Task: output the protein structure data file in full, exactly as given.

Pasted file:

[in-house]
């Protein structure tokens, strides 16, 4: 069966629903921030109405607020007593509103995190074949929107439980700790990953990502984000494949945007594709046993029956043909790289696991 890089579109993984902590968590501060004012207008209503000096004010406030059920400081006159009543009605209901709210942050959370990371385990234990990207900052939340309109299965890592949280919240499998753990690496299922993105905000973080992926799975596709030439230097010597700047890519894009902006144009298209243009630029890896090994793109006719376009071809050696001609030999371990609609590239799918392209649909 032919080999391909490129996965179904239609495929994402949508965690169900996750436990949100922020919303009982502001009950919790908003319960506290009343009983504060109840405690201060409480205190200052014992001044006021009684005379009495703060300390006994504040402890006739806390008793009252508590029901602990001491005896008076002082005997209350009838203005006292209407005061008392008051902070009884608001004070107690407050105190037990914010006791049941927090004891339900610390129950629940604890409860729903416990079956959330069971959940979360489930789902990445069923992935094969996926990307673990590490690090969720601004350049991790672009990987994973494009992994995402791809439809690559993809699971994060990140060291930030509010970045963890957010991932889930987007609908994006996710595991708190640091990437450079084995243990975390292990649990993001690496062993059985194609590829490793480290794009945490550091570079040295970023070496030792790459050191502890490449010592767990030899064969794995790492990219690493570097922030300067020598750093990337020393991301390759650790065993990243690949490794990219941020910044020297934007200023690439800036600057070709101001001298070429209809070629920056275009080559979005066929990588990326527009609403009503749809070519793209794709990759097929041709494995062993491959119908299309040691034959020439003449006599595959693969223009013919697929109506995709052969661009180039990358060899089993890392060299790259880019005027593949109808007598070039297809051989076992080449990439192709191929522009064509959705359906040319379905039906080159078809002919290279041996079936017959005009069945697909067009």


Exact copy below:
[in-house]
């Protein structure tokens, strides 16, 4: 069966629903921030109405607020007593509103995190074949929107439980700790990953990502984000494949945007594709046993029956043909790289696991 890089579109993984902590968590501060004012207008209503000096004010406030059920400081006159009543009605209901709210942050959370990371385990234990990207900052939340309109299965890592949280919240499998753990690496299922993105905000973080992926799975596709030439230097010597700047890519894009902006144009298209243009630029890896090994793109006719376009071809050696001609030999371990609609590239799918392209649909 032919080999391909490129996965179904239609495929994402949508965690169900996750436990949100922020919303009982502001009950919790908003319960506290009343009983504060109840405690201060409480205190200052014992001044006021009684005379009495703060300390006994504040402890006739806390008793009252508590029901602990001491005896008076002082005997209350009838203005006292209407005061008392008051902070009884608001004070107690407050105190037990914010006791049941927090004891339900610390129950629940604890409860729903416990079956959330069971959940979360489930789902990445069923992935094969996926990307673990590490690090969720601004350049991790672009990987994973494009992994995402791809439809690559993809699971994060990140060291930030509010970045963890957010991932889930987007609908994006996710595991708190640091990437450079084995243990975390292990649990993001690496062993059985194609590829490793480290794009945490550091570079040295970023070496030792790459050191502890490449010592767990030899064969794995790492990219690493570097922030300067020598750093990337020393991301390759650790065993990243690949490794990219941020910044020297934007200023690439800036600057070709101001001298070429209809070629920056275009080559979005066929990588990326527009609403009503749809070519793209794709990759097929041709494995062993491959119908299309040691034959020439003449006599595959693969223009013919697929109506995709052969661009180039990358060899089993890392060299790259880019005027593949109808007598070039297809051989076992080449990439192709191929522009064509959705359906040319379905039906080159078809002919290279041996079936017959005009069945697909067009």